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Linear QUEUE for Data Structure in 'C'

Linear QUEUE:
Linear Queue is a Queue in which the elements are arranged in a linear order, one after the other like the elements of one-dimensional array or linked list. The arrangement of elements and storage is similar to array or linked list, but the insertion and deletion are restricted.
Implementation of Linear QUEUE using one-dimensional array:
                                                    The linear QUEUE can be represented graphically as consecutive blocks when it is implemented using one-dimensional array. N the maximum number of elements can be added into the QUEUE is called as size of QUEUE. To represent a QUEUE an array of size N can be used. The capacity of QUEUE in this case will  be N.

In the above representation the size of QUEUE is 8. FRONT and REAR index variables can be used to do the DELETE and ADD operations respectively. Initially when the QUEUE is empty FRONT and REAR are assigned with a value 0,because of Lower Bound 1 of array. When both are equal to 0, then the QUEUE is said to be empty.
         When first element is added into the QUEUE, REAR and FRONT are both incremented by 1 and the element to be added is placed at REAR index of QUEUE, QUEUE is name of the array i.e.  FRONT<--1,   REAR<--1    and QUEUE[REAR]<--ITEM. ITEM is the element  to be added to QUEUE. In the further addition operation, the REAR is incremented and the ITEM is copied at REAR index. When the REAR is equal to N, the QUEUE, QUEUE is said to be full. If any addition is done when the QUEUE is full, ‘overflow’ occurs.
         When the element is to be deleted from the QUEUE, the element stored in the QUEUE with FRONT index is deleted by copying it in ITEM and the incrementing FRONT by 1. When FRONT is equal to 0, the QUEUE is empty. When the QUEUE is empty and if the deletion operation is done ‘underflow’, occurs. As an example, consider a QUEUE of size8. It is initially represented as follows:
When element is deleted from the QUEUE, ITEM is copied with A, because QUEUE [FRONT] gives A and FRONT is incremented, QUEUE becomes,
When G is added into QUEUE, the QUEUE becomes,

When I is added into the QUEUE, overflow occurs because REAR=8, the size of QUEUE and QUEUE is full. Even though 1 2 3 4 indices are free, the overflow occurs, this is the disadvantage Circular Queue is used.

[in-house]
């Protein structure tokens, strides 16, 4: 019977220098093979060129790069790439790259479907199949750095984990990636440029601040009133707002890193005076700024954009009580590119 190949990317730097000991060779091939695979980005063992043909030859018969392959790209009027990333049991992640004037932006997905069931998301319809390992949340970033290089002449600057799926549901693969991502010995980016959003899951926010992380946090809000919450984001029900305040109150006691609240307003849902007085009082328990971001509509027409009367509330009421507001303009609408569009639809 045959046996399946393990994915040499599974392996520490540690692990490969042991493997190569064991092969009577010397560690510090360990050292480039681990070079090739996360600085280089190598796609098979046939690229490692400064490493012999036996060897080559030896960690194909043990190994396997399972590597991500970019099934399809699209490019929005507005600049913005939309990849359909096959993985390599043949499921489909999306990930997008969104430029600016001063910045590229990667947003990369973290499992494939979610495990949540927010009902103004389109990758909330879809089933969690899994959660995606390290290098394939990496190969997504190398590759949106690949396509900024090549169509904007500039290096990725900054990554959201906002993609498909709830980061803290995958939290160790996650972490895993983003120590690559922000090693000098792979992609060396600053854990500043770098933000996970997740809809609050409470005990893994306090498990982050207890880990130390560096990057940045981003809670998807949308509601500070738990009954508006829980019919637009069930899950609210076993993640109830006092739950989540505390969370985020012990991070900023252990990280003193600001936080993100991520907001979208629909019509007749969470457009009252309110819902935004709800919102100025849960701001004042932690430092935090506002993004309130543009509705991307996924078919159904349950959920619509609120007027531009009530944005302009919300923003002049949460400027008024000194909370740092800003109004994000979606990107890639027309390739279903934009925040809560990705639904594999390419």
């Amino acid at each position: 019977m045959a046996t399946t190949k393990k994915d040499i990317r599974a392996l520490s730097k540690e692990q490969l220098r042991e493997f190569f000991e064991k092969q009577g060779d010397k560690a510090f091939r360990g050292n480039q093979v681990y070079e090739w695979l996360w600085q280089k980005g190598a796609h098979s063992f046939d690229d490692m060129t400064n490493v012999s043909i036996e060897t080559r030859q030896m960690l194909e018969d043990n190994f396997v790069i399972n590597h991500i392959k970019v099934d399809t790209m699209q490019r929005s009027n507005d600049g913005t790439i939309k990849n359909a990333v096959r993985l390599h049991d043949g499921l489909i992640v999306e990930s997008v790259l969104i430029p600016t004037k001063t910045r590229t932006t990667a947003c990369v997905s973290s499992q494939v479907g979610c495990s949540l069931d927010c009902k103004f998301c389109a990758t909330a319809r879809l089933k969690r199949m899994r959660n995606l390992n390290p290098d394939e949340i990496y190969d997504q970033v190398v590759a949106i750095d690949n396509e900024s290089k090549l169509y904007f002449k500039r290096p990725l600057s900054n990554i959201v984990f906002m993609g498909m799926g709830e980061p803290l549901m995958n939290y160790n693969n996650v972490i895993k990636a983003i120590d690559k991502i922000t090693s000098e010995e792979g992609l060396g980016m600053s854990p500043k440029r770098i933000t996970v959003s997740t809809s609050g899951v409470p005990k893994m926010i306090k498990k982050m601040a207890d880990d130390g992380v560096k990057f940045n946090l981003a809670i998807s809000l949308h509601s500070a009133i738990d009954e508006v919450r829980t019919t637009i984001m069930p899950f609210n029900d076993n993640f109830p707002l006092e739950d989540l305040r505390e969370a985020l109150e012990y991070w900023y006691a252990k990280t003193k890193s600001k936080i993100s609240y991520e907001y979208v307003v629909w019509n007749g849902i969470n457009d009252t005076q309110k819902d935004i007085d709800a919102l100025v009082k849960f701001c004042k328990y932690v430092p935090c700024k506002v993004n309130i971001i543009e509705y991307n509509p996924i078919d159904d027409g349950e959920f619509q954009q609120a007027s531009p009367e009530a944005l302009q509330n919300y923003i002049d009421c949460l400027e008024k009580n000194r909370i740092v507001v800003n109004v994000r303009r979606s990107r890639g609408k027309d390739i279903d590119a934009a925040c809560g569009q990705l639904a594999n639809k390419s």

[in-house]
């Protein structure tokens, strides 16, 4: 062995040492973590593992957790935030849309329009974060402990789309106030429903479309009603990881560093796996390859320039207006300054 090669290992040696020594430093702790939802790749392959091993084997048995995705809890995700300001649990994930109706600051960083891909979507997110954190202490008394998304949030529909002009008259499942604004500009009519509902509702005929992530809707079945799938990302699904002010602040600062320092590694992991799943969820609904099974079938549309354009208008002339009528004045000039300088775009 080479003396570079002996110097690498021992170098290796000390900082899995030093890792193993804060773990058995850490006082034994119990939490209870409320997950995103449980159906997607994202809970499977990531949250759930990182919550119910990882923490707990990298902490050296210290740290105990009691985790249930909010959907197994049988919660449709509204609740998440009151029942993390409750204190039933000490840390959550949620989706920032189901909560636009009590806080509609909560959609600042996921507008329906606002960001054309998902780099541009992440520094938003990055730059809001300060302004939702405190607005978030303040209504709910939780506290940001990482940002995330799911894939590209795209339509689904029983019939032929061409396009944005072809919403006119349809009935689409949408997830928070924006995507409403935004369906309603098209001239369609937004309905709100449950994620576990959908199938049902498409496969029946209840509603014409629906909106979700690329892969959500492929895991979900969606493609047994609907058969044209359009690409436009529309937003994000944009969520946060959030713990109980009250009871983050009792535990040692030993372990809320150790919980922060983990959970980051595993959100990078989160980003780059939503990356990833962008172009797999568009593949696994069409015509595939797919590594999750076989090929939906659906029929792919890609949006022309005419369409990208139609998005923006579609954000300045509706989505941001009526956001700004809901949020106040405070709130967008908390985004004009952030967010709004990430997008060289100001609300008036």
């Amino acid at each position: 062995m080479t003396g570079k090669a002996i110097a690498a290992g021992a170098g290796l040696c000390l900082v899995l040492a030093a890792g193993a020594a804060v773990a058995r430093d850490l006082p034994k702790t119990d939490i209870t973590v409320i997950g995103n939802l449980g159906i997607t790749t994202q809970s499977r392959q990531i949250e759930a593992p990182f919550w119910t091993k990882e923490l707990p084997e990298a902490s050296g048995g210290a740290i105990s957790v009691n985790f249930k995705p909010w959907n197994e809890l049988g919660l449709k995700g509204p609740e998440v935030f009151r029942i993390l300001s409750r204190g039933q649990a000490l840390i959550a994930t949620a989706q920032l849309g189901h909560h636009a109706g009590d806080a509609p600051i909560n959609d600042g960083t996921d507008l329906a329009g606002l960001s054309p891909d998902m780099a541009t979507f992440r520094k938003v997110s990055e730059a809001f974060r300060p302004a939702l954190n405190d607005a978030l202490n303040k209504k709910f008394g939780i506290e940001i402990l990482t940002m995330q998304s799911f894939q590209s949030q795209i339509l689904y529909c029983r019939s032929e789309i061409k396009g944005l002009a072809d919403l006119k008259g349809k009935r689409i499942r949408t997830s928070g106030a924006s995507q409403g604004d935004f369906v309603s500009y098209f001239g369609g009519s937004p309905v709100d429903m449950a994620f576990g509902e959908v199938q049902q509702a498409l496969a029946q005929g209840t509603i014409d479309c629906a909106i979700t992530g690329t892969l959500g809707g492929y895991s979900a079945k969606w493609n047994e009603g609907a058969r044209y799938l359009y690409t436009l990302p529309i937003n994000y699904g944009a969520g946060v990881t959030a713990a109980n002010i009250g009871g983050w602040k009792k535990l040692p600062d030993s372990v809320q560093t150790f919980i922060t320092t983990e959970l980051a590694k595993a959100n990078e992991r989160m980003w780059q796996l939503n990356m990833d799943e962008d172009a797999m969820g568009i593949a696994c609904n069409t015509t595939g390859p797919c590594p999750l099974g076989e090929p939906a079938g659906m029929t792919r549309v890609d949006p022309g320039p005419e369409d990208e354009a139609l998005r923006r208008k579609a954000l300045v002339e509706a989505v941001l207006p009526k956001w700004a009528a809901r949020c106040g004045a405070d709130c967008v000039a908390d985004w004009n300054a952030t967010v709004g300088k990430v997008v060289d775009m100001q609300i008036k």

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Binary Search Linear Search Works only on sorted items. such as  1,2,3,4,5,6  etc
Works on sorted as well as unsorted items. 12,4,5,3,2,1 etc Very efficient if the items are sorted Very efficient if the items are less and present in the beginning of the list. such as Suppose your list items are : 12,3,4,5,1 and you want to search 12 number then you get beginning in the list. Works well with arrays and not on linked lists. Works with arrays and linked lists.
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Memory representation of Linked List Data Structures in C Language

Memory representation of Linked List

             In memory the linked list is stored in scattered cells (locations).The memory for each node is allocated dynamically means as and when required. So the Linked List can increase as per the user wish and the size is not fixed, it can vary.

               Suppose first node of linked list is allocated with an address 1008. Its graphical representation looks like the figure shown below:

      Suppose next node is allocated at an address 506, so the list becomes,

  Suppose next node is allocated with an address with an address 10,s the list become,

The other way to represent the linked list is as shown below:

 In the above representation the data stored in the linked list is “INDIA”, the information part of each node contains one character. The external pointer root points to first node’s address 1005. The link part of the node containing information I contains 1007, the address of next node. The last node …